This takes place several years before Cruel Intentions (1999), back to when Kathryn first meets Sebastian, their sexual attraction to each other and their enjoyment in destroying the lives of their peers.
Keri Lynn Pratt
Two guys at a college prep school make wagers on seducing naive young girls, and then meet their match when they agree to see which one can seduce the most popular and devious girl who has her own agenda to everything.
When Nicole met David; handsome, charming, affectionate, he was everything. It seemed perfect, but soon she sees that David has a darker side. And his adoration turns to obsession, their dream into a nightmare, and her love into fear.
Kathryn Merteuil and Sebastian Valmont are seductive, manipulative step-siblings who get what they want when they want it. Kathryn makes a bet with Sebastian: Sebastian must bed Annette, daughter of the headmaster at their school, before the end of summer break. Annette has stated that she would wait until love and marriage to sleep with a man. If Kathryn wins, she gets Sebastian's vintage 1959 Jaguar Roadster. If Sebastian wins, he gets Kathryn, the only girl he knows he'll never have. Also in play is Cecile, a naïve girl whose mother had enlisted Kathryn to help her fit in at her new school. However, Kathryn (with Sebastian's help) plans to ruin Cecile's reputation as revenge on Kat's ex-boyfriend, who left her for Cecile.
Production designer Jon Gary Steele had it so that all of the locations they were permitted to paint were painted in dark colors. "I see the movie as very much a tragedy," Steele said in the film's production notes. "Since we were using a young cast, I didn't want it to feel like a young, bright teen film, because it's not. It's very tragic; everyone basically loses." See more »
After Valmont returns home from his therapist, while talking to Katherine, sits down on the couch and loosens his necktie almost completely. In the next shot it is shown almost completely tied again. See more »
[puts down a copy of "seventeen" magazine on the table]
I know how to alleviate menstrual cramps, thank you very much.
See more »
In the basic cable version, the scence where Kathrine is telling Bunny about the letters Cecil has recieved from Ronald, the sales woman ask Kathrine if she'll be taking the dress she was looking at when Ms. Caldwell first come into the store, Kathrine says yes, then pulls out her wallet and tells the sales lady that she has forgotten her credit card, Bunny hands the sales lady her card and tells Kathrine it's the least she could do for telling her about Cecil and Ronald. The scene where Kathrine and Sebastian pull Ronald in to talk to them she's wearing the dress. See more »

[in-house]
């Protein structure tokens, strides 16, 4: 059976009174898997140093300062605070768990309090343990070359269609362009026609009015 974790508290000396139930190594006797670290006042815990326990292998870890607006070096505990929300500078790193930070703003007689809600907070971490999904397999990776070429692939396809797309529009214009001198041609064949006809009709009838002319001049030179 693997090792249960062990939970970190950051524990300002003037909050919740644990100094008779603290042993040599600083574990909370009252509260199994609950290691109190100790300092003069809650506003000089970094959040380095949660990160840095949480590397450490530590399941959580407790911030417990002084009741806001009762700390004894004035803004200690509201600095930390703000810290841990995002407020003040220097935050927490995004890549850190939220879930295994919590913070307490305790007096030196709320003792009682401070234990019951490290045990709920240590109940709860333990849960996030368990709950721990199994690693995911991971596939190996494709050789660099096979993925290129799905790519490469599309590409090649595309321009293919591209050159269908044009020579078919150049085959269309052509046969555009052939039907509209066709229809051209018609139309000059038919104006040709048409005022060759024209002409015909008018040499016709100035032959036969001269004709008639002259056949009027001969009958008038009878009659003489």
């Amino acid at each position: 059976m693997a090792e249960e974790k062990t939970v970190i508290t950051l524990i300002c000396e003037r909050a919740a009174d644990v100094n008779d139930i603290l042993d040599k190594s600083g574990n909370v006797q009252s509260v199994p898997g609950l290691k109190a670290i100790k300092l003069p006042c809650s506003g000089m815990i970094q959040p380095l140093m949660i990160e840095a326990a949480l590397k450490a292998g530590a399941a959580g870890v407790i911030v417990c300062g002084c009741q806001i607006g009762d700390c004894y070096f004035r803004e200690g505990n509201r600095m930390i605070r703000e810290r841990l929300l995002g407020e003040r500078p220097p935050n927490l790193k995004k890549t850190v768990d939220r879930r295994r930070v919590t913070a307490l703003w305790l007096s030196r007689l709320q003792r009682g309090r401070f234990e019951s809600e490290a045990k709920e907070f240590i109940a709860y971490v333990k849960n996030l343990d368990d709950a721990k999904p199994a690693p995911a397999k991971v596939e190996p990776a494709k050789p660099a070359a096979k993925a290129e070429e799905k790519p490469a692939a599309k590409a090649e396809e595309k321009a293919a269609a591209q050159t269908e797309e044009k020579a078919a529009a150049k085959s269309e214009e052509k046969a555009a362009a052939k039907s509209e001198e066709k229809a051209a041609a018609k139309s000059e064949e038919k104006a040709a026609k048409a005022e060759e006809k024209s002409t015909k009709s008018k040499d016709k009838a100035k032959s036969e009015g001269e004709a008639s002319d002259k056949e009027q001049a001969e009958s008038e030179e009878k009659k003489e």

I'm writing on this movie because there is probably no bigger afficionado on this subject than myself. I've seen this movie thousands of times and must say that it is exquisite. The portrayal of Valmont by Ryan Phillippe is magnificent, and its intriguing to know that the object of his affection, Annette (Reese Witherspoon), is his real life wife. Sarah Michelle Gellar does easily the best acting of her career, not that that says too much. The story is one that has been done many times over (Dangerous Liaisons, Valmont), however, this was an excellent adaptation to this age group and these current times. The fact that the 20 somethings are portraying 17 year old kids is unnoticeable because of the great acting and the portrayal of the story. Phillippe is easily the highlight of the film with his slick portrayal of Valmont. His disregard for others feelings and emotions is ruthless. The piece is without comparison of the trend of terrible teen movies made in the late 90's-early 00-01. This is the only one that takes a serious storyline and portrays it with enough maturity to appeal not only to teens but older audiences as well. The one problem I do have with the movie is the way that Sebastian turns from so evil and wicked to this love sick kid at the end of the film. When you see the deleted scenes on the DVD, you see the original cut of the climatic scene between Valmont and Merteuil. In this scene rather than walk out in near tears, Valmont slaps Kathryn and demands her end of the bet, before he is finally denied and then leaves. This would be a much better scene than the one used. It goes along with the entire idea of the character and when he turns to a sap you feel like Sebastian is turning to a sappy wimp. The film is still an excellent piece and should be regarded as an admirable adaptation of the novel "Les Liasons Dangereuse".
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